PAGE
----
Living in West Norfolk

West Norfolk is a truly special place of unspoilt charm and natural beauty. Set against a backdrop of stunning coastline and beautiful countryside, this wonderful part of Norfolk is a sheer pleasure to explore.

Below West Norfolk’s coastline, and the bustling seaside resort of Hunstanton, is West Norfolk’s gently rolling countryside of farmland and forest. Dotted with pretty flint and carrstone villages; Brancaster, Old Hunstanton, Castle Rising and – further south – Great Massingham and the three ‘Acres’, are typically charming.

As one of the larger villages along the coast, Burnham Market and the surrounding area has become very popular with second home owners from London, with the nickname Chelsea-on-Sea.

The most famous house in the area is Sandringham, now with public access to the house, gardens, museum (seasonal) and park. The personal nature of the public rooms provides a charming insight into the off-duty life of the royal family, and at any time of year the museum, country park and gardens are a delight. Nearby the Duke and Duchess of Cambridge and their young family have made their home in the hamlet of Anmer.

On the banks of the River Great Ouse is the Hanseatic town of King’s Lynn, brim full of maritime heritage and amazing historic buildings. King’s Lynn was one of England’s most important ports in the 12th Century and this maritime past is still very much in evidence today.

Dating back to Saxon times, Downham Market is one of Norfolk’s oldest market towns. The town retains a really intimate feel, characterised by many fine historic buildings and also provides an ideal base from which to explore the fascinating open landscape of the Fens. A refreshing sense of space and a haven for lovers of wildlife, peace and tranquillity.

History seekers can step back in time and discover West Norfolk’s rich heritage, nature lovers can take advantage of the great outdoors, wildlife enthusiasts will enjoy seeing animals in their natural habitats, walkers and cyclists can roam till their hearts content.

Visit the regular craft and collectables market and unique independent shops, this friendly town is also host to many places to eat which will satisfy all appetites.

West Norfolk is brim full of history and heritage throughout the borough from stately homes to ruins and priories. Other stately homes include Houghton Hall, built in the 1720s by Sir Robert Walpole, is one of the finest Palladian houses in the country, set in over 350 acres of parkland, walled garden and formal rose garden.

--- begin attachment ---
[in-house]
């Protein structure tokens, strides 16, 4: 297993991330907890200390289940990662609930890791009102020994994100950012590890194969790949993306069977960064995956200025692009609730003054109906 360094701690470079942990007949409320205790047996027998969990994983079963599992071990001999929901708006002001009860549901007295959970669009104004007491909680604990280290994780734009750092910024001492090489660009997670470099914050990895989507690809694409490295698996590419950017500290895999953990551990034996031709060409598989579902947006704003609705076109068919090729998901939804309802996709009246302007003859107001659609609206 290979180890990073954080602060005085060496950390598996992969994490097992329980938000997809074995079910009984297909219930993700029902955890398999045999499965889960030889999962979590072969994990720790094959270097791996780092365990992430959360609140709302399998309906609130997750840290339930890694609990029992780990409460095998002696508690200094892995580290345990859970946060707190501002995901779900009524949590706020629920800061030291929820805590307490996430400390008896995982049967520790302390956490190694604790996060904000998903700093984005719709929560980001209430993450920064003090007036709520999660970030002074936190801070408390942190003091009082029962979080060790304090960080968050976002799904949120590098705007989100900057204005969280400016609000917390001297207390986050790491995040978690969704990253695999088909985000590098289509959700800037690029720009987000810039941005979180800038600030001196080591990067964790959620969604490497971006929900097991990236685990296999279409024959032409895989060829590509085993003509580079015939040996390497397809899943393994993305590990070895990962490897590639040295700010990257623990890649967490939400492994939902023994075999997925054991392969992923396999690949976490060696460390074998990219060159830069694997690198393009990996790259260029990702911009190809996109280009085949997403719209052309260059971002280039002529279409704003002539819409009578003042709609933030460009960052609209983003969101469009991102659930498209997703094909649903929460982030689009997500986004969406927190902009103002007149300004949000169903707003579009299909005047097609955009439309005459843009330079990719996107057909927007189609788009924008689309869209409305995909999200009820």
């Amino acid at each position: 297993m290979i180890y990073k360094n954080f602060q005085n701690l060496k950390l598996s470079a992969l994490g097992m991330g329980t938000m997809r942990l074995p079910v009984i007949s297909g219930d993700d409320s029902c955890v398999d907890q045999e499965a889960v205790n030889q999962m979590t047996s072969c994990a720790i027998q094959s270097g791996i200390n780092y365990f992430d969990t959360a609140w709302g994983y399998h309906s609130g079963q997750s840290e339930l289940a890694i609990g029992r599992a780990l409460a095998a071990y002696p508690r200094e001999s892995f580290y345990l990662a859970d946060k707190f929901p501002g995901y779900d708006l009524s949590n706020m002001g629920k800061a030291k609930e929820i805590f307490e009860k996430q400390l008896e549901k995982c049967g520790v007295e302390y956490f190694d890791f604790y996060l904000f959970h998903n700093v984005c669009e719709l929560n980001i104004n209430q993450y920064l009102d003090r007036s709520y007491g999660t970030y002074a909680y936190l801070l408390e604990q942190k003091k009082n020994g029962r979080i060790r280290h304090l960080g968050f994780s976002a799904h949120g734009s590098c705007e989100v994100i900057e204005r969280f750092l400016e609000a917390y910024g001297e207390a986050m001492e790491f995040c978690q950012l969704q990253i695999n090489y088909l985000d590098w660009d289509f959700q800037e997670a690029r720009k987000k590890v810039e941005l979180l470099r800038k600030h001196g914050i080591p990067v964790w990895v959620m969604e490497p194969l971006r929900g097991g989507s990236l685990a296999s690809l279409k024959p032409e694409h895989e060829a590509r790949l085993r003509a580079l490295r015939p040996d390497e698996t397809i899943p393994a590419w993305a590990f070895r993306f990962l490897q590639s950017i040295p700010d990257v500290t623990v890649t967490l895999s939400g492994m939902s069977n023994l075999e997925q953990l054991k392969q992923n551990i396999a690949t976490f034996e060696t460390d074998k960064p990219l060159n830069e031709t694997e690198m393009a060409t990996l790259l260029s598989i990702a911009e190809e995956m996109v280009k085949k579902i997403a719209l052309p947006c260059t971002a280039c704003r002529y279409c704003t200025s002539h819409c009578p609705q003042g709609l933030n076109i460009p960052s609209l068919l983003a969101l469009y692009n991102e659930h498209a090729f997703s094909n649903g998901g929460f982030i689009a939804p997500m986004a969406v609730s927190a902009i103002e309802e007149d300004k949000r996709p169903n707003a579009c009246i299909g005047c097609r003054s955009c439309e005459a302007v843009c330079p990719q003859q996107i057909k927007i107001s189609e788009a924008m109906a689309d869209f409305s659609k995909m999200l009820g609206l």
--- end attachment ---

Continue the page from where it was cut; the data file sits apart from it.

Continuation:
King’s Lynn is by far the largest town in West Norfolk and has a lot to offer. The town has a long history and much of this shows in its current architecture and its abundance of museums. The town’s history revolves around the old port, and the Customs House which controlled the import of goods is an iconic example of this, and is now home to tourist information. A modern new port was built closer to the sea to the north of the town and its large white tower can be seen from miles away.

To the south of town a huge swathe of brown-field land is being transformed into a housing development (including contemporary apartments lining the River Nar), a business park, parkland, shops and a new relief road in a £300 million+ scheme. A 250-berth marina, surrounded by apartments, hotel, shops, bars and restaurants is also planned.

Local attractions

The Vancouver Centre was refurbished and reopened in 2005 and is now a modern pedestrianised shopping centre in the heart of King’s Lynn. There’s plenty on offer for all at Vancouver Quarter, with a vast range of shops offering everything from fashion and lingerie to gifts and toy, with many large chains as well as independent traders.

Following a major £1.2 million redevelopment, the Lynn Museum tells the history of West Norfolk and is home to Seahenge, Norfolk’s astonishing Bronze Age timber circle.

A whole gallery is devoted to telling the story of these unique 4,000 year old timbers which includes a life size replica of the Bronze Age circle. Around half of the original timbers are housed in a display which echoes their beach findspot. The gallery reveals information about the people who created the monument and the details revealed by a study of the timbers. There are now more objects on display than ever before!

The Arts Centre is an intimate venue hosting a wide programme of comedy, drama, music, dance, cinema and visual arts. Housed in the 15th century Guildhall of St George, one of England’s oldest surviving Guildhalls, the centre brings this historic building to life with its varied range of presentations in the main auditorium.

A National Trust Property, King’s Lynn Arts Centre stages a wide range of performances, exhibitions, education and community activities. The auditorium seats an audience of 349.

The town holds two festivals each summer, King’s Lynn Festival and Festival Too. The a is one of the top three largest free music festivals in Europe and is held on Tuesday Market Place: it has attracted crowds of more than 12,000. Past performers include Blue, Midge Ure, Deacon Blue, Suzi Quatro, 10CC, Mungo Jerry, The Human League, The Buzzcocks, M People, Atomic Kitten, S Club and Beverley Knight. The King’s Lynn Festival is primarily classical music; it is held in historic venues throughout town, and attracts big names from orchestras to opera and stage-plays.

Getting to King’s Lynn and Downham Market

Direct trains leave from London King’s Cross every 30 minutes in the morning and take no more than 1 hour and 40 minutes to King’s Lynn, and even less to Downham Market. In the evening trains are every hour and take approximately 2 hours.

Trains from Cambridge to King’s Lynn are every half hour in the morning and every hour in the evening and take no longer than 50 minutes.